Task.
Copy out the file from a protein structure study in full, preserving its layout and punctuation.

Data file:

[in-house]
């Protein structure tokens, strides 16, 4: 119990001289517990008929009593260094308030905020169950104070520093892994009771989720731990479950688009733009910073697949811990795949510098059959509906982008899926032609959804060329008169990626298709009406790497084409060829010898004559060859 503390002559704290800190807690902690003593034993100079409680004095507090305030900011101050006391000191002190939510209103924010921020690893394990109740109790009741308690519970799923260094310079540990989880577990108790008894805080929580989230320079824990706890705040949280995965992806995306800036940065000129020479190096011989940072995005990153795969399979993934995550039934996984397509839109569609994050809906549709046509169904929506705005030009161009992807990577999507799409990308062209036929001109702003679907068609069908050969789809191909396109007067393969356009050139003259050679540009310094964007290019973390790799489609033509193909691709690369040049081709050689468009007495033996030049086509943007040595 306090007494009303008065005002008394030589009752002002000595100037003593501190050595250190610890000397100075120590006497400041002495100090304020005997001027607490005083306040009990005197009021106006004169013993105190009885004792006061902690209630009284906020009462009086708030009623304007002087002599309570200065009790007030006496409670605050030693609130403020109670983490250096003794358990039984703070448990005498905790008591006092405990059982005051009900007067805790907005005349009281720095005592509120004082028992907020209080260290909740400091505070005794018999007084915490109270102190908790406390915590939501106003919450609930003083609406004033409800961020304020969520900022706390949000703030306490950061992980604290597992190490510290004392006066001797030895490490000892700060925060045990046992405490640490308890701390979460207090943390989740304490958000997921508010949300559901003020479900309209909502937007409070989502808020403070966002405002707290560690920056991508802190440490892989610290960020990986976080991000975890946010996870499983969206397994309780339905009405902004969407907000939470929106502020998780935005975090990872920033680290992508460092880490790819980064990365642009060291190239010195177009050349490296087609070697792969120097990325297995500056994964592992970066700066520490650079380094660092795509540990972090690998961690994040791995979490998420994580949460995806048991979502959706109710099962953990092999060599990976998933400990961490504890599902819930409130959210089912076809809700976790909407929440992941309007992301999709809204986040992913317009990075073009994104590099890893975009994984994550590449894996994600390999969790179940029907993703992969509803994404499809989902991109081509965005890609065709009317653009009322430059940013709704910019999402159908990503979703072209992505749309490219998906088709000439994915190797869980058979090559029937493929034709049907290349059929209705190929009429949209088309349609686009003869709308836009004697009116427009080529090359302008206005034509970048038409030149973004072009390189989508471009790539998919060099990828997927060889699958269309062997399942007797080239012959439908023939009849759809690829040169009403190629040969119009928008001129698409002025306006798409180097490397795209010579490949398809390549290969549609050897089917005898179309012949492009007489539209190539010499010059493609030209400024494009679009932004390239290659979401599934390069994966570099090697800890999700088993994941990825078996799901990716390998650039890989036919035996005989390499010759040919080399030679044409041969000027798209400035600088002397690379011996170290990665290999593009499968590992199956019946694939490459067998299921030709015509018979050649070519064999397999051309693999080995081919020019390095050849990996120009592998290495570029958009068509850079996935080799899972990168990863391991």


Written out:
[in-house]
């Protein structure tokens, strides 16, 4: 119990001289517990008929009593260094308030905020169950104070520093892994009771989720731990479950688009733009910073697949811990795949510098059959509906982008899926032609959804060329008169990626298709009406790497084409060829010898004559060859 503390002559704290800190807690902690003593034993100079409680004095507090305030900011101050006391000191002190939510209103924010921020690893394990109740109790009741308690519970799923260094310079540990989880577990108790008894805080929580989230320079824990706890705040949280995965992806995306800036940065000129020479190096011989940072995005990153795969399979993934995550039934996984397509839109569609994050809906549709046509169904929506705005030009161009992807990577999507799409990308062209036929001109702003679907068609069908050969789809191909396109007067393969356009050139003259050679540009310094964007290019973390790799489609033509193909691709690369040049081709050689468009007495033996030049086509943007040595 306090007494009303008065005002008394030589009752002002000595100037003593501190050595250190610890000397100075120590006497400041002495100090304020005997001027607490005083306040009990005197009021106006004169013993105190009885004792006061902690209630009284906020009462009086708030009623304007002087002599309570200065009790007030006496409670605050030693609130403020109670983490250096003794358990039984703070448990005498905790008591006092405990059982005051009900007067805790907005005349009281720095005592509120004082028992907020209080260290909740400091505070005794018999007084915490109270102190908790406390915590939501106003919450609930003083609406004033409800961020304020969520900022706390949000703030306490950061992980604290597992190490510290004392006066001797030895490490000892700060925060045990046992405490640490308890701390979460207090943390989740304490958000997921508010949300559901003020479900309209909502937007409070989502808020403070966002405002707290560690920056991508802190440490892989610290960020990986976080991000975890946010996870499983969206397994309780339905009405902004969407907000939470929106502020998780935005975090990872920033680290992508460092880490790819980064990365642009060291190239010195177009050349490296087609070697792969120097990325297995500056994964592992970066700066520490650079380094660092795509540990972090690998961690994040791995979490998420994580949460995806048991979502959706109710099962953990092999060599990976998933400990961490504890599902819930409130959210089912076809809700976790909407929440992941309007992301999709809204986040992913317009990075073009994104590099890893975009994984994550590449894996994600390999969790179940029907993703992969509803994404499809989902991109081509965005890609065709009317653009009322430059940013709704910019999402159908990503979703072209992505749309490219998906088709000439994915190797869980058979090559029937493929034709049907290349059929209705190929009429949209088309349609686009003869709308836009004697009116427009080529090359302008206005034509970048038409030149973004072009390189989508471009790539998919060099990828997927060889699958269309062997399942007797080239012959439908023939009849759809690829040169009403190629040969119009928008001129698409002025306006798409180097490397795209010579490949398809390549290969549609050897089917005898179309012949492009007489539209190539010499010059493609030209400024494009679009932004390239290659979401599934390069994966570099090697800890999700088993994941990825078996799901990716390998650039890989036919035996005989390499010759040919080399030679044409041969000027798209400035600088002397690379011996170290990665290999593009499968590992199956019946694939490459067998299921030709015509018979050649070519064999397999051309693999080995081919020019390095050849990996120009592998290495570029958009068509850079996935080799899972990168990863391991």